“It Could be a Lion”
When the tornado sirens went off early last week, it was the height of pandemic excitement. We’ve memorized the routine of our neighborhood after repeating it for 54 weeks, and that routine includes a weekly test of the tornado warning system every Wednesday at noon. “It’s the Wednesday alarm!” the boys say as they eat their lunches.
So when the sirens went off just before 10 AM last Wednesday, they noticed. “It’s not lunch time! Is it a tornado?” Despite the sunbeams streaming in through the window, they had to ask.
The early alarm was a statewide drill, and we decided to participate — another homeschool lesson in throwing your routine out the window. We settled into the basement, where my older son — a second grader — started talking about the drills they do at school. Lockdown drills. Over a year out of the classroom, he still remembers the details.
“A level one is when something is happening outside,” he explains. “You just keep going, stay in your seat, but maybe a little quieter.” He continues, “level two, something is in the hallway. You go and hide. My hiding spot is in the housekeeping area in the back of the room.”
He’s so casual about it, as though it’s just as routine as lining up for lunch or running inside when the teachers blow their whistles at the end of recess. Which, I realize, for him it is. Crouching silently in a play kitchen is just part of an American elementary education now.
“Level three,” he says, “is when something is inside the classroom. That’s when you hide under your desk.”
Here we are, all home in the middle of the week due to an invisible virus, hunkering in the basement from a pretend tornado, and talking about nebulous “somethings” that may someday enter his classroom when he finally goes back to school. No wonder he has trouble going to sleep at night — we’re teaching him that threats can materialize out of thin air. How does a seven-year-old process that?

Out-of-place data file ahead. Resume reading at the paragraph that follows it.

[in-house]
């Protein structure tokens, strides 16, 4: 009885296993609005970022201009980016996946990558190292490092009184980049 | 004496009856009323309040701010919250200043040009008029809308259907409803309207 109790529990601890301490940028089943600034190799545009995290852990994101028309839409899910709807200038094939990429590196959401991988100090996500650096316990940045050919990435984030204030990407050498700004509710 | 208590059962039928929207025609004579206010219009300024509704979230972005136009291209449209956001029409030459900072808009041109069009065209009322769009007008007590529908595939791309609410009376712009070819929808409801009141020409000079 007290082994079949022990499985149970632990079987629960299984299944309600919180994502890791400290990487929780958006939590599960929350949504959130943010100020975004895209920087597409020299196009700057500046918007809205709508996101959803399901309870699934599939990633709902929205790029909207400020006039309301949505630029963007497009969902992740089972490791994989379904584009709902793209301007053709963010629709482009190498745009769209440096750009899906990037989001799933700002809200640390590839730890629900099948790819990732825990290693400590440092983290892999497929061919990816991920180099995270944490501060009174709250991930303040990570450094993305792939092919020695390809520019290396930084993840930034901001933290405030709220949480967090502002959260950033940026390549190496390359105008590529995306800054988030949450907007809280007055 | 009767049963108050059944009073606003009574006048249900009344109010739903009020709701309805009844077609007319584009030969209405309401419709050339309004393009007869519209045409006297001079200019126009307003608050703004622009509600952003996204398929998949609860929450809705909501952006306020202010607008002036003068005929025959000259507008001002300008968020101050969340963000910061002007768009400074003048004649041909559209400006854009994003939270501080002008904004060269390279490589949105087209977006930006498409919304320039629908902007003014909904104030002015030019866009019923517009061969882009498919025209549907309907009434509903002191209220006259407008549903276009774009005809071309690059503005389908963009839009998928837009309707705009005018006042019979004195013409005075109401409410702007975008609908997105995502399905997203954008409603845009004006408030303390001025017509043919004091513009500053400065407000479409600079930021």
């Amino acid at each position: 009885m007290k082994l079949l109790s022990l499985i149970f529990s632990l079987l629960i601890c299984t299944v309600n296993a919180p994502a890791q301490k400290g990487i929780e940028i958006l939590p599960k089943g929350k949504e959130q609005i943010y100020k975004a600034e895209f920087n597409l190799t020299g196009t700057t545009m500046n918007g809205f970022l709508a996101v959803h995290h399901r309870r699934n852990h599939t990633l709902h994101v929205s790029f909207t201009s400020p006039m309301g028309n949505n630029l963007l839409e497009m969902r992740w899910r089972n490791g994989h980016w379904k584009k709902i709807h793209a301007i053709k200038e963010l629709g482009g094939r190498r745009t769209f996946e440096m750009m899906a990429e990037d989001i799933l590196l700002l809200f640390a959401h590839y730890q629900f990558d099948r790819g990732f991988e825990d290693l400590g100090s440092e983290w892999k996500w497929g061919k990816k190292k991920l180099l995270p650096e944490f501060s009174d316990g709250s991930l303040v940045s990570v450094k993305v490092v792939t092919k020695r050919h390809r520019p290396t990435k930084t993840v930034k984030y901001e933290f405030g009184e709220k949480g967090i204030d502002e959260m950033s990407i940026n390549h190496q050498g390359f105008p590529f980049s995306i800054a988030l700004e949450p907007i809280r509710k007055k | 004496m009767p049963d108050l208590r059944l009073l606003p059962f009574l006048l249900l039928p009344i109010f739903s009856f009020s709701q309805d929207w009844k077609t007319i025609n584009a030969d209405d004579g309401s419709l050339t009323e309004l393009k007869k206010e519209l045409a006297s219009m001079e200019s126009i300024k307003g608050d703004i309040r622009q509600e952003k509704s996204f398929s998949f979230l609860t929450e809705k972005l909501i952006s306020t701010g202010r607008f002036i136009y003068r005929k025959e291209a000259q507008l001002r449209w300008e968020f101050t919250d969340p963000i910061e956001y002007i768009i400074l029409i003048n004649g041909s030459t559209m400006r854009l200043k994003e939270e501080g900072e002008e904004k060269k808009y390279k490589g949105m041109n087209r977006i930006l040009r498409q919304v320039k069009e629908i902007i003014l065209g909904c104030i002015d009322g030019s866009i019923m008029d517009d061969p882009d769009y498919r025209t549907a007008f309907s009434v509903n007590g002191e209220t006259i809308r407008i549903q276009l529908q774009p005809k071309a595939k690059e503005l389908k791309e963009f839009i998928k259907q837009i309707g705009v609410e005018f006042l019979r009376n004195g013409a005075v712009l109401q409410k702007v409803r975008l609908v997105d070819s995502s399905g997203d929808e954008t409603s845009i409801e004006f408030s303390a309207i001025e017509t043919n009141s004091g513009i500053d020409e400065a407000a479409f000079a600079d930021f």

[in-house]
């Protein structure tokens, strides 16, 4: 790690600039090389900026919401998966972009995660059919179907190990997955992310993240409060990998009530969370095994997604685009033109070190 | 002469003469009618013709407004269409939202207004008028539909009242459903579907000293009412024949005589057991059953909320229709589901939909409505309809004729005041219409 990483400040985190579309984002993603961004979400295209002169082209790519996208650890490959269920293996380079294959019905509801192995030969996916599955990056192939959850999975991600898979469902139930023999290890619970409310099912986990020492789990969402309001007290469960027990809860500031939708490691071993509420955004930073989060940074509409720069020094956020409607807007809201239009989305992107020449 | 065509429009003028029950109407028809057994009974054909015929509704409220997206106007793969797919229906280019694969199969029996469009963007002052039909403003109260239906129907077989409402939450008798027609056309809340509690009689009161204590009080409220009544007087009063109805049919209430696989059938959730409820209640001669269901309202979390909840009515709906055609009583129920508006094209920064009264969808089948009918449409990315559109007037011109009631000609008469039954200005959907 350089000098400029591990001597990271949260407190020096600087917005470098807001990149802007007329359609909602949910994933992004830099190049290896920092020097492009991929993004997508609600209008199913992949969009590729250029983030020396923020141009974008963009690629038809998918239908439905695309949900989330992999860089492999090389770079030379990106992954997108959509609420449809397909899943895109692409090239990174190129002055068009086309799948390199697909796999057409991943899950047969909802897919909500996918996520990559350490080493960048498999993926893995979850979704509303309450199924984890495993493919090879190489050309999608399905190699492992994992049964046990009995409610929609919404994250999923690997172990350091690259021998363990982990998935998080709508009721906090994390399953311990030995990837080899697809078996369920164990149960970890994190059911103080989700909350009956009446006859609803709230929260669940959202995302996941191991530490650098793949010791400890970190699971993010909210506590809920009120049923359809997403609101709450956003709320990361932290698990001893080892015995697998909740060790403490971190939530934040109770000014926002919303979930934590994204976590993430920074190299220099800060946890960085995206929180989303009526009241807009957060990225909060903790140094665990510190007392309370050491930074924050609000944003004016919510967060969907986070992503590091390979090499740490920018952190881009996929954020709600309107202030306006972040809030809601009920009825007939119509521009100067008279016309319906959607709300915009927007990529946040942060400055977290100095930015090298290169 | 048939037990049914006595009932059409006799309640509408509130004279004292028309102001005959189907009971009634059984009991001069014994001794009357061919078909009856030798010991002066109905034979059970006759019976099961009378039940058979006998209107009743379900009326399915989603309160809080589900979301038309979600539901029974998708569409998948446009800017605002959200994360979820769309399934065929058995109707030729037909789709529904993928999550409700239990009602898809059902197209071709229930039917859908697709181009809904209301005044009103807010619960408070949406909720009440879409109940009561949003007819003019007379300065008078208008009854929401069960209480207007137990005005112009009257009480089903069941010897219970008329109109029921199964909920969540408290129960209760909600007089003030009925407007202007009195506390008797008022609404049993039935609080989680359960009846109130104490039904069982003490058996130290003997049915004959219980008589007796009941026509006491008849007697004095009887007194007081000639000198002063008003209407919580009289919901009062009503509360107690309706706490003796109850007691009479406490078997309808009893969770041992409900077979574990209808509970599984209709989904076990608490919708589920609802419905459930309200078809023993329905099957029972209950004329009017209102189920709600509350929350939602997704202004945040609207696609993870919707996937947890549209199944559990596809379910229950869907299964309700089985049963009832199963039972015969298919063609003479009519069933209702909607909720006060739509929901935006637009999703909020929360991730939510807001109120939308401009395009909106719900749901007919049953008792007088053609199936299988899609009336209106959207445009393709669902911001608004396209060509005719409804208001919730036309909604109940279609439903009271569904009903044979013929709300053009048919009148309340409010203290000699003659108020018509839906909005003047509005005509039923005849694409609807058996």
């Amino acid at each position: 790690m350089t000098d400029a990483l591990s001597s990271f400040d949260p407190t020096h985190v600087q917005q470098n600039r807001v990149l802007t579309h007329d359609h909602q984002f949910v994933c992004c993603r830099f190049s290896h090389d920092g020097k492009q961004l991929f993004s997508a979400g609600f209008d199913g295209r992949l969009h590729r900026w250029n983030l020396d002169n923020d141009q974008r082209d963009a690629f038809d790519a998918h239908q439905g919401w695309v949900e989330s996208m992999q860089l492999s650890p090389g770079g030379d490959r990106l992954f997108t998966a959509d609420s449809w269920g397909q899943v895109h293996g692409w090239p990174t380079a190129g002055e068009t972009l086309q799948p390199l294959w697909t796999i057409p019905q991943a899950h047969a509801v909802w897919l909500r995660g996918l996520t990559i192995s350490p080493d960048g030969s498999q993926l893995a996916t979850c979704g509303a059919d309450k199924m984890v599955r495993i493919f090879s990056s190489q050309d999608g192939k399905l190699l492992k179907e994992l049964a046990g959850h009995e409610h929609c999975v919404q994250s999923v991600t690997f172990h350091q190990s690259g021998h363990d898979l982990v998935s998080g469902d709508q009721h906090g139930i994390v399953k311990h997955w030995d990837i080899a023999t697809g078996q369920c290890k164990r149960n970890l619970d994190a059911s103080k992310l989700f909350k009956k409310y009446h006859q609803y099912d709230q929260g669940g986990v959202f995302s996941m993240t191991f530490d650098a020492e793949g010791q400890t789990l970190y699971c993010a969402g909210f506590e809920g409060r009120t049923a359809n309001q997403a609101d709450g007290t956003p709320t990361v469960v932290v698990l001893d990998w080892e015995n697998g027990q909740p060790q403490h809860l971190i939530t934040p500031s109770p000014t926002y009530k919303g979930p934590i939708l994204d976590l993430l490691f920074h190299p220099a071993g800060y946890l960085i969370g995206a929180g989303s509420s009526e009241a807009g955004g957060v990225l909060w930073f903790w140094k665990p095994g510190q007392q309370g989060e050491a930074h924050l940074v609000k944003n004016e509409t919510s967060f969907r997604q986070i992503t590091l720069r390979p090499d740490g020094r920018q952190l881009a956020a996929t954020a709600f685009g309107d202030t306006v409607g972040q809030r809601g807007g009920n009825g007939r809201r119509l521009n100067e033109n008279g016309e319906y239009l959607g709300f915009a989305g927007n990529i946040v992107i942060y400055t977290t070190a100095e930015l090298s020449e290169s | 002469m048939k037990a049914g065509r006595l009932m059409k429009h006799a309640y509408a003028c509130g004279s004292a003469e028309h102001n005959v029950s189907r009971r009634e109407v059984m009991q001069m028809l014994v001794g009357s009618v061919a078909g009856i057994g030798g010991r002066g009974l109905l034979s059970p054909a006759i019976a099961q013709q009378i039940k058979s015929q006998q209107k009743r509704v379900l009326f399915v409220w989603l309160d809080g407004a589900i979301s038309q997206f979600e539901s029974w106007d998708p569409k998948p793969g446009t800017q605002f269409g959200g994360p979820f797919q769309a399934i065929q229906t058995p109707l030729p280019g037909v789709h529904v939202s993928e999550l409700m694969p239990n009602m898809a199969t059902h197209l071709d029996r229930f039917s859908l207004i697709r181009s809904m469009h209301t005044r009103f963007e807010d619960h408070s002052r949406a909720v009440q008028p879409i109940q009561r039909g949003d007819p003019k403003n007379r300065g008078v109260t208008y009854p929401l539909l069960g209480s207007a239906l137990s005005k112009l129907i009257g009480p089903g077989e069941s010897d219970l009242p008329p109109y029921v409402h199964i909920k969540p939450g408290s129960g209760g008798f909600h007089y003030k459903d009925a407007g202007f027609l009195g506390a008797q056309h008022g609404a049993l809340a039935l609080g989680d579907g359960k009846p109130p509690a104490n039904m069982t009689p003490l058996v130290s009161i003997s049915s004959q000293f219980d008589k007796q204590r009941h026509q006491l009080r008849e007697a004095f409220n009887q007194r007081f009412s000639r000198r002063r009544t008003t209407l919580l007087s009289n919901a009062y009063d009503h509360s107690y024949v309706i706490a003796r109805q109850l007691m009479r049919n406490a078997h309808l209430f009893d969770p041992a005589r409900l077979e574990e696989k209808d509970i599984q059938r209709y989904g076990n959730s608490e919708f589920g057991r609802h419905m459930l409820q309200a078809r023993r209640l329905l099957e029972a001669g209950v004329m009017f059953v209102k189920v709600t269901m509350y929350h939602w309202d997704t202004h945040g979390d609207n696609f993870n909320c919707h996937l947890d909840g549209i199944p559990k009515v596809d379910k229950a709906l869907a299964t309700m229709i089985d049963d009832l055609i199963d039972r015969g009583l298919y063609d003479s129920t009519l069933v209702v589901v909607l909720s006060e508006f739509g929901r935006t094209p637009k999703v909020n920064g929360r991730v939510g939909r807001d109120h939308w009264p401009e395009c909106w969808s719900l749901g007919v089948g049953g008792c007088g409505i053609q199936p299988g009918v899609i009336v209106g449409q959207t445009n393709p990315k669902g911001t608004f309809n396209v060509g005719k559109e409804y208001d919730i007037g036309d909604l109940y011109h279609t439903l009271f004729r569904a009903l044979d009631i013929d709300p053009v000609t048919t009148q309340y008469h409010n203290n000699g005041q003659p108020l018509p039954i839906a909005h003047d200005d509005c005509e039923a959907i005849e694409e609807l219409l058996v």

I need to know what he knows. “What is the something?” I ask him. “What are you hiding from?”
He maintains the confidence he’s had throughout the whole explanation. “It could be anything,” he tells me. “It could be a lion.”
Being cutoff from your peers for a year means being cutoff from what they know. So for the cost of all we’ve given up this year, we’ve bought our kids a few extra months of innocence. They get to keep believing in Santa, the Tooth Fairy, and the Easter Bunny, because there’s no one in the cafeteria claiming they aren’t real. They get to believe that a lion could be lurking in the elementary school hallway because no one has explained that they might be confronted by a man with an assault rifle while they’re busy in housekeeping with their friends.
I’m not ready to tell them that. Not yet.
I don’t know how to have the talk about mass shootings in America with my kids because my parents never had to have that talk with me. Columbine happened two months before I graduated from high school. What we thought then was a horrible incident became something much worse: a horrible trend. And the only thing that’s stopped it is a horrible pandemic. When the schools are closed, they can’t be targets.
I can’t write this without mentioning the horrific shootings in Atlanta and Boulder, just this month. I’m so sorry for these people, their families and their friends. To paraphrase Barack Obama, we cannot accept mass murder as a condition of getting back to normal after Covid. It is not normal. It is not a price we should be willing to pay for a deranged interpretation of the word “freedom.”
In the near future, I’ll have to admit to my kids that Santa isn’t real. It’ll be be bittersweet, but expected: a ritual moment of growing up. But around that same time, I’m also going to have to explain that there’s no need to fear a lion in the hallway. In fact, it’s much worse: the thing you have to fear is us.
That’s the new ritual of parenthood. We have allowed ourselves to get to a place where conversations about murder in the classroom are something that every parent now has to have with their children.
We should all be furious about it.
*Update: minutes after this was published, four people were killed in a shooting in a California office, including a child.
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